The Gateway tower, a 22-story redevelopment project next to the train station, was completed in 2012. The structure consists of apartments and condominiums (named "The Vue") built above a multi-story parking structure with a bridge connecting it to the station. Boraie Development, a real estate development firm based in New Brunswick, has developed projects using the incentive.
According to the United States Census Bureau, the city had a total area of 5.789 square miles (14.995 km2), including 5.227 square miles (13.539 km2) of land and 0.562 square miles (1.456 km2) of water (9.71%). New Brunswick is in Raritan Valley (a line of cities in central New Jersey). New Brunswick is on the south side of Raritan Valley along with Piscataway Township, Highland Park, Edison Township, and Franklin Township (Somerset County). New Brunswick lies southwest of Newark and New York City and northeast of Trenton and Philadelphia.
New Brunswick is bordered by Piscataway, Highland Park and Edison across the Raritan River to the north by way of the Donald and Morris Goodkind Bridges, and also by North Brunswick Township to the southwest, East Brunswick Township to the southeast, and Franklin Township.
While the city does not hold elections based on a ward system it has been so divided. There are several neighborhoods in the city, which include the Fifth Ward, Feaster Park, Lincoln Park, Raritan Gardens, and Edgebrook-Westons Mills.
New Brunswick has a humid subtropical climate (Köppen climate classification Cfa) typical to New Jersey, characterized by humid, hot summers and mild winters with moderate to considerable rainfall throughout the year. There is no marked wet or dry season.
|Climate data for New Brunswick, New Jersey|
|Average high °F (°C)||39.2
|Average low °F (°C)||21.7
|Average precipitation inches (mm)||3.62
|Average snowfall inches (cm)||8.8
|Average precipitation days||10.7||9.2||10.5||11.8||12.2||11.2||10.4||9.3||8.7||8.9||9.5||9.8||122.2|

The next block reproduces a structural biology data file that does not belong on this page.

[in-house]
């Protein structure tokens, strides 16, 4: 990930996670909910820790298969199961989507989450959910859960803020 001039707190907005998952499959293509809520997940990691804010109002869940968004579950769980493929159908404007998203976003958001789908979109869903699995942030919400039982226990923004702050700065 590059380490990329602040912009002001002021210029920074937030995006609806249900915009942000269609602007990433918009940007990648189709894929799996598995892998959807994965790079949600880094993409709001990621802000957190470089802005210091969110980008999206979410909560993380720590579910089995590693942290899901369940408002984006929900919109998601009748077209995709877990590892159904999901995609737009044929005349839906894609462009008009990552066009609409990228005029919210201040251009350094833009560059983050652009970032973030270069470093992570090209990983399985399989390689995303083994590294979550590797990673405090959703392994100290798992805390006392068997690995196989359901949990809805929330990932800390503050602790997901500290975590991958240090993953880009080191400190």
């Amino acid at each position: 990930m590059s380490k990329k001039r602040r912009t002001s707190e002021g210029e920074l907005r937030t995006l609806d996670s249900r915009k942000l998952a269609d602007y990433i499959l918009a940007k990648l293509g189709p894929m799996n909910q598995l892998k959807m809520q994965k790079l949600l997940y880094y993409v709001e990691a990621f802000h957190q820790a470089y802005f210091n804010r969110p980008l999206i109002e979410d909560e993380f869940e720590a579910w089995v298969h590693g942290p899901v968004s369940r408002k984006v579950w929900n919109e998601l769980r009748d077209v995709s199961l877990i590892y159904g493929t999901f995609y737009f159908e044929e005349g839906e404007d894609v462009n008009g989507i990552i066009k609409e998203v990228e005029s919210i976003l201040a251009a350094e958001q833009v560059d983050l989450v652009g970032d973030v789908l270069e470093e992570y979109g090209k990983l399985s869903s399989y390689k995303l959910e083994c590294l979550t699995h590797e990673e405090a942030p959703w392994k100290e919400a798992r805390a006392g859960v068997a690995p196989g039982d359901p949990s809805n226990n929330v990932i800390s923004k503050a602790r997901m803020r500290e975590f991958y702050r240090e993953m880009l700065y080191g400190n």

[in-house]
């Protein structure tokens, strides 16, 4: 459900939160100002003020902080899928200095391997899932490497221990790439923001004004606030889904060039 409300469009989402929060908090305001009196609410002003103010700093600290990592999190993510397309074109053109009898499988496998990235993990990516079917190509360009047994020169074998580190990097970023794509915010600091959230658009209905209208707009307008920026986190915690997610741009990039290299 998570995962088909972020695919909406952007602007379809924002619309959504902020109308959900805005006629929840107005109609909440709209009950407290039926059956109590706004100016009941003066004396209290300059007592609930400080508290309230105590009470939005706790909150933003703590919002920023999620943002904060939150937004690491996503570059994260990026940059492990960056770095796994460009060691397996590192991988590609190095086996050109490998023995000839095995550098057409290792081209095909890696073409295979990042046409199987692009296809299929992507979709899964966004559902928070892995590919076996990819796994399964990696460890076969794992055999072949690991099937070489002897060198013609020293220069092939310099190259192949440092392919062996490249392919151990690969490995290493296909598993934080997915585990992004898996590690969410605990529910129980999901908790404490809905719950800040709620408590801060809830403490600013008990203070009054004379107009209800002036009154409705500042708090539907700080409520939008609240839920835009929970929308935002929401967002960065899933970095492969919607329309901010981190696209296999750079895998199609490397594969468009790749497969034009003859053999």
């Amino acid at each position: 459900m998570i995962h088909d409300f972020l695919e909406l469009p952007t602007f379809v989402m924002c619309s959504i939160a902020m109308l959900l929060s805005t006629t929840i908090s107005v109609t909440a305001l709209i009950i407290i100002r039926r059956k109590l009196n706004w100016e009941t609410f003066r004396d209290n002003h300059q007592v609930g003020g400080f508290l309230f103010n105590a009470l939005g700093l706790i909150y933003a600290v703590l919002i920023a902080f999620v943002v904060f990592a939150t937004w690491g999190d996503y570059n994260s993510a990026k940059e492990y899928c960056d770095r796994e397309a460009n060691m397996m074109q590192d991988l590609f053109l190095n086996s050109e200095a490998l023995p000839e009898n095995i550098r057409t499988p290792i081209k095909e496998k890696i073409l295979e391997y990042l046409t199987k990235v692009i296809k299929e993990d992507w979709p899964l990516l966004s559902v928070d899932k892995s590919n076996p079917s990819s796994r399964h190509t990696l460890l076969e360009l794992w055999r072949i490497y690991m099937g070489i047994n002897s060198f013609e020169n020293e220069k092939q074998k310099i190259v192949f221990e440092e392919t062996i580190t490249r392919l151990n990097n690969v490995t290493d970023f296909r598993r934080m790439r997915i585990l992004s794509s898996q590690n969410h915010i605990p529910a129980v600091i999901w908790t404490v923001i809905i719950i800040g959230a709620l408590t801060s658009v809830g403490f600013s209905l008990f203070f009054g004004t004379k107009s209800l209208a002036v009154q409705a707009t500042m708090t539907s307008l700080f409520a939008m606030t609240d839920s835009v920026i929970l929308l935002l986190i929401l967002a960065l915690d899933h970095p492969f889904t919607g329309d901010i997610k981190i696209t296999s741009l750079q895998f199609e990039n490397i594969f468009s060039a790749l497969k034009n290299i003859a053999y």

|Average snowy days||4.8||3.8||2.3||.4||0||0||0||0||0||0||.3||2.2||13.8|
|Source: NOAA |
1930–1990 2000 2010
The 2010 United States Census counted 55,181 people, 14,119 households, and 7,751 families residing in the city. The population density was 10,556.4 per square mile (4,075.8/km2). The city contained 15,053 housing units at an average density of 2,879.7 per square mile (1,111.9/km2). The racial makeup of the city was 45.43% (25,071) White, 16.04% (8,852) Black or African American, 0.90% (498) Native American, 7.60% (4,195) Asian, 0.03% (19) Pacific Islander, 25.59% (14,122) from other races, and 4.39% (2,424) from two or more races. Hispanics or Latinos of any race were 49.93% (27,553) of the population.
Out of a total of 14,119 households, 31.0% had children under the age of 18 living with them, 29.2% were married couples living together, 17.5% had a female householder with no husband present, and 45.1% were non-families. 25.8% of all households were made up of individuals, and 7.2% had someone living alone who was 65 years of age or older. The average household size was 3.36 and the average family size was 3.91.
In the city, 21.1% of the population were under the age of 18, 33.2% from 18 to 24, 28.4% from 25 to 44, 12.2% from 45 to 64, and 5.2% who were 65 years of age or older. The median age was 23.3 years. For every 100 females the census counted 105.0 males, but for 100 females at least 18 years old, it was 105.3 males.